Gov. Schwarzenegger Signs Mealy-Mouthed Property Rights Protection (Part 1 of 5)

September 29, 2006 | By PACIFIC LEGAL FOUNDATION

by Timothy Sandefur

Today, California Governor Arnold Schwarzenegger signed five bills into law, which purport to protect Californians against the abuse of eminent domain. While any new protection for California’s abused property owners is certainly welcome, these bills merely add minor technical details to procedural rules surrounding eminent domain. As a practical matter, these new laws do virtually nothing to secure the property rights of Californians.

The first, SB 53 (by Senator Christine Kehoe of San Diego) requires that redevelopment plans contain time limits of less than 20 years with regard to the loans or other financing used in support of those plans. But even the 20 year time limit can be extended by a redevelopment agency whenever it wants to.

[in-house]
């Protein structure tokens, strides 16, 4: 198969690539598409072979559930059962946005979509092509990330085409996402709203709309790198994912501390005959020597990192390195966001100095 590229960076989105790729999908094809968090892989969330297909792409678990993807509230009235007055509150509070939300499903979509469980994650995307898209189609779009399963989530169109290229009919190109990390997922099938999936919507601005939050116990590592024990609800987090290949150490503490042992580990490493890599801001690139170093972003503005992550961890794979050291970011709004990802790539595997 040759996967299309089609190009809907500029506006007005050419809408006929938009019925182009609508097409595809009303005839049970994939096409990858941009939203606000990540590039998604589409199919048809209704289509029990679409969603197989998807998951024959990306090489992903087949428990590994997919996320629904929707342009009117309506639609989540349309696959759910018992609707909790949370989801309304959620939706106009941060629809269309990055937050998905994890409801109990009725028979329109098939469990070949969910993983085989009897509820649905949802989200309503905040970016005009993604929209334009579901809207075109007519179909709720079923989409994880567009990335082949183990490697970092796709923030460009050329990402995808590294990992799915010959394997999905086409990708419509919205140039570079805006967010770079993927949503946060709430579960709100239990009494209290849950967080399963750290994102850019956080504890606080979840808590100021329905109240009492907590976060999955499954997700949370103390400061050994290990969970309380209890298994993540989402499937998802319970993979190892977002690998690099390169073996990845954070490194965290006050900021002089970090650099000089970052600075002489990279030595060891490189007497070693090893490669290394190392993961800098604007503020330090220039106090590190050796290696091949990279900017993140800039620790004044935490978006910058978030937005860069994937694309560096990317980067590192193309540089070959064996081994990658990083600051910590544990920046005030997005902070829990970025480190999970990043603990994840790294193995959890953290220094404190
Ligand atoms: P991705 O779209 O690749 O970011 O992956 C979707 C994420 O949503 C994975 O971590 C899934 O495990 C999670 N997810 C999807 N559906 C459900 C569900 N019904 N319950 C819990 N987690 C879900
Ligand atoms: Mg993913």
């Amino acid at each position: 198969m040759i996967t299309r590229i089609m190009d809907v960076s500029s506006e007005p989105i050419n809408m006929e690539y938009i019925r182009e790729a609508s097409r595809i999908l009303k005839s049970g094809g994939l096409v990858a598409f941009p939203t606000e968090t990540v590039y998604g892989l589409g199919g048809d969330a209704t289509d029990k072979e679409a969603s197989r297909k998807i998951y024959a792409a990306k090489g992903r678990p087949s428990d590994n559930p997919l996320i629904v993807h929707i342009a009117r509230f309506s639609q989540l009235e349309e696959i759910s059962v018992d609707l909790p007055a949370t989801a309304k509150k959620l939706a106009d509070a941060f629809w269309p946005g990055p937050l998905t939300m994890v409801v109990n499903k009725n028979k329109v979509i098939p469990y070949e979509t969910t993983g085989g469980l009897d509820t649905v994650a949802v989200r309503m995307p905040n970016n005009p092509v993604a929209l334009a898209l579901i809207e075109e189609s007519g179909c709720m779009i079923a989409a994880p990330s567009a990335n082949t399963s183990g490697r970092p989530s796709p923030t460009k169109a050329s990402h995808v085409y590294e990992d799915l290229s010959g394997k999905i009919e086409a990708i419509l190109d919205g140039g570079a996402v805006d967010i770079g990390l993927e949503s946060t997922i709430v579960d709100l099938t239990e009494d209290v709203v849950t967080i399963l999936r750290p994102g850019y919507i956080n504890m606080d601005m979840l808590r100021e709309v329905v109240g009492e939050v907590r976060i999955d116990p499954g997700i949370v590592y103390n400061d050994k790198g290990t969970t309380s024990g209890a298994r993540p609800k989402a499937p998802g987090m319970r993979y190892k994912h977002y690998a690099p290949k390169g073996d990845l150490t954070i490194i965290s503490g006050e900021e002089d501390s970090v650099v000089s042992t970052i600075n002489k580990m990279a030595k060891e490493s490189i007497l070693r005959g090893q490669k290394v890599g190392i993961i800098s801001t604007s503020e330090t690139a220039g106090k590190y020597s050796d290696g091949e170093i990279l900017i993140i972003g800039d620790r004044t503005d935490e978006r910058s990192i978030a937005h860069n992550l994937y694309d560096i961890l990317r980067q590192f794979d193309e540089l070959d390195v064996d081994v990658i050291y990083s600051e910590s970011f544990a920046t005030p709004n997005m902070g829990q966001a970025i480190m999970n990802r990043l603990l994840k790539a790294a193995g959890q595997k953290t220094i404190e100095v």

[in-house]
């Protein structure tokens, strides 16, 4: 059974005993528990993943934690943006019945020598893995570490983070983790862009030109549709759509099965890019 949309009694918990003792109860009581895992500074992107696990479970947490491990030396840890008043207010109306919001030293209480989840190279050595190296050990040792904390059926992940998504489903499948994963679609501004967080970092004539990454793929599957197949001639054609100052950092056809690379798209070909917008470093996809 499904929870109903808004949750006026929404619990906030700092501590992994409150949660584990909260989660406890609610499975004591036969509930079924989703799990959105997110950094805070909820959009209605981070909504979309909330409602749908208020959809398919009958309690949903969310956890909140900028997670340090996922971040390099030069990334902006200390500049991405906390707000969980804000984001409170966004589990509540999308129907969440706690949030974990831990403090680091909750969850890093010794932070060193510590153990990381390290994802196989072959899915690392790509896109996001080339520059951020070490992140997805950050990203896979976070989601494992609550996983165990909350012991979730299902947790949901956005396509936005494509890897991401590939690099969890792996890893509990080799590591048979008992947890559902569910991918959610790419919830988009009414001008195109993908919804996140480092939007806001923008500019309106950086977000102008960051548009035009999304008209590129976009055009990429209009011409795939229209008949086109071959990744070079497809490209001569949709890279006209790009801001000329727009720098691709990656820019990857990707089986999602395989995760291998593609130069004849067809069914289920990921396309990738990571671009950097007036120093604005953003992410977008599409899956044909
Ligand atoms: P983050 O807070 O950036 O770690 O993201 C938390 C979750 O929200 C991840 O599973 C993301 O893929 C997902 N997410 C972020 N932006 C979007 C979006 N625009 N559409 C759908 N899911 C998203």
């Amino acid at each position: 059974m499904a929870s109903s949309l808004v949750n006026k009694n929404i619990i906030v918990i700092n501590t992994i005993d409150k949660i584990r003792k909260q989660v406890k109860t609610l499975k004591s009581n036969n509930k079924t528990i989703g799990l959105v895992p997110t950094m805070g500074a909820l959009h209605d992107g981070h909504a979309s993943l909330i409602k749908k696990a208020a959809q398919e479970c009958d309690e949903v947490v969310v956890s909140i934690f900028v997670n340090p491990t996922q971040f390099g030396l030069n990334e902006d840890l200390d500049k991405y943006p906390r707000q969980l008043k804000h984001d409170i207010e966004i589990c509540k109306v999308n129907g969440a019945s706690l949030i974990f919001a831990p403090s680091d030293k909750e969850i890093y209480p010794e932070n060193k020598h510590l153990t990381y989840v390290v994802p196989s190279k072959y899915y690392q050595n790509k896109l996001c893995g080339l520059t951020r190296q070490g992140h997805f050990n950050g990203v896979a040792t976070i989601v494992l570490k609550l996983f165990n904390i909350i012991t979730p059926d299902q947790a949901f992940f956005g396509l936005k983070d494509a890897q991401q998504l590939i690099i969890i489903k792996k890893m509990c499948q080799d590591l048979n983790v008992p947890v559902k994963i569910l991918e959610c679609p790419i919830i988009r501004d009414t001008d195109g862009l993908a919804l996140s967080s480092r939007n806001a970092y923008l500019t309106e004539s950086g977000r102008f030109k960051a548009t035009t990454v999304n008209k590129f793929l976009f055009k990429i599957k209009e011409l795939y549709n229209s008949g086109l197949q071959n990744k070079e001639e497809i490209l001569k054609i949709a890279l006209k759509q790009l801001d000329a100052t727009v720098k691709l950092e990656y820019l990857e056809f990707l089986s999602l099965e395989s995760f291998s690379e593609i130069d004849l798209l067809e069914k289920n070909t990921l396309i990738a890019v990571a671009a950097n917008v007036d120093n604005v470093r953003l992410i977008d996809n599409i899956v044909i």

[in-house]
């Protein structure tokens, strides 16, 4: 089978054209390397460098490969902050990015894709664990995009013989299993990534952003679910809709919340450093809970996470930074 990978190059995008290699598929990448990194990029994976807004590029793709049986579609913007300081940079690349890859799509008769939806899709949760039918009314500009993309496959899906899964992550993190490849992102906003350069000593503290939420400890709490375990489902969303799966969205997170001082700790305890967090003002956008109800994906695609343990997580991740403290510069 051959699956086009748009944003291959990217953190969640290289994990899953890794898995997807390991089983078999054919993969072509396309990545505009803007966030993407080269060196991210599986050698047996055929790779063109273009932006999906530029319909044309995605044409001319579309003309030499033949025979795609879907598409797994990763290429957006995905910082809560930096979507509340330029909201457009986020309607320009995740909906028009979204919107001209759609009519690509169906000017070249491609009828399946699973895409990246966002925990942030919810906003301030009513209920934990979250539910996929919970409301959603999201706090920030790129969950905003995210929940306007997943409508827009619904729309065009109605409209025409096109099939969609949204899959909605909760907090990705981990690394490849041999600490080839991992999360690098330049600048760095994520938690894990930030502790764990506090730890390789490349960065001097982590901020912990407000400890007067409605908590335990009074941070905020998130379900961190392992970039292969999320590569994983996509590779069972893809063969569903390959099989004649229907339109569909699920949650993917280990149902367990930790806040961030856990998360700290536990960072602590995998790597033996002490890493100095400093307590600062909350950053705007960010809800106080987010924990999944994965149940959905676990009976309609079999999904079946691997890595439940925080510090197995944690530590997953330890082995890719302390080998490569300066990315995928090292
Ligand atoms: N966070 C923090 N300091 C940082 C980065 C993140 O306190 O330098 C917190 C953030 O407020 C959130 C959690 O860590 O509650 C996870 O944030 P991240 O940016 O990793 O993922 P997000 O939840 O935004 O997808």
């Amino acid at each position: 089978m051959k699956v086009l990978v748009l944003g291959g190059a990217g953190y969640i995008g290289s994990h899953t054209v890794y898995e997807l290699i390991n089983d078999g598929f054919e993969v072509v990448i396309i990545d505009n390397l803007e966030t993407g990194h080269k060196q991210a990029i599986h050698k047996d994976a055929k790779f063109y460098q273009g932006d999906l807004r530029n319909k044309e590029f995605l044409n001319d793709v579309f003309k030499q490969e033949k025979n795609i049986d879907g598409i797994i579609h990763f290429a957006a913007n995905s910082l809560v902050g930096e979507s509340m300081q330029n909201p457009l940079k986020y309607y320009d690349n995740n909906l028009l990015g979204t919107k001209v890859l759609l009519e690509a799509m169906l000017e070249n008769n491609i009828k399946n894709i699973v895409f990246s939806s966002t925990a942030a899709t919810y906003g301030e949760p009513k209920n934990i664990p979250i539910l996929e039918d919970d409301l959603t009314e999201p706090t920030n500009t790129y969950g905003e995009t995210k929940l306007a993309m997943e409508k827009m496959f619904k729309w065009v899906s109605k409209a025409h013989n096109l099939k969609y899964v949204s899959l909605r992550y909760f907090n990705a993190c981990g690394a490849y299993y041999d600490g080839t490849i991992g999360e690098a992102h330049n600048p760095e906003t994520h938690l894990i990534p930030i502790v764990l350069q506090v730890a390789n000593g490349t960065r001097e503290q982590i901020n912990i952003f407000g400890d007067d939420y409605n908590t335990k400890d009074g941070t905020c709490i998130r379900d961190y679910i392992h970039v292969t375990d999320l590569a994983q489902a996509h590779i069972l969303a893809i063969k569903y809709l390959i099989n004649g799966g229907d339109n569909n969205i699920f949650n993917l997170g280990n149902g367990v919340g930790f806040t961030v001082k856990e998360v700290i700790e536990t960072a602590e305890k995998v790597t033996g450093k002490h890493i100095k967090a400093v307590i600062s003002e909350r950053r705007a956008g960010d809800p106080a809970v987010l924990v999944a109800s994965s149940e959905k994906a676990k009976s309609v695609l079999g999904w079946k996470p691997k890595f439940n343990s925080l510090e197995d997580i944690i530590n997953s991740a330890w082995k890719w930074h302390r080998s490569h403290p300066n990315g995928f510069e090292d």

It also puts a time limit of 30 years "on the effectiveness of the redevelopment plan," after which the redevelopment agency will lose some of its to condemn property. It also requires a redevelopment agency to condemn property within 12 years of the adoption of a redevelopment plan–but, again, this time limit can be extended whenever the redevelopment agency wants.

A good indication of the meaninglessness of this law as a practical matter is in section 3 of the new bill (adding section 33342.5(b) to the Health and Safety Code). It requires the state's redevelopment agencies to adopt plans that "describe the agency's program to acquire property by eminent domain…. The plan may prohibit the agency from acquiring by eminent domain specified types of real property, including, but not limited to, owner-occupied residences, single-family residences, or any residential property. The plan may prohibit the agency from acquiring by eminent domain real property in specified locations within the project area."

Notice that may. The agency may, if it chooses, choose not to take certain types of property. Or, maybe it'll go ahead and take it after all.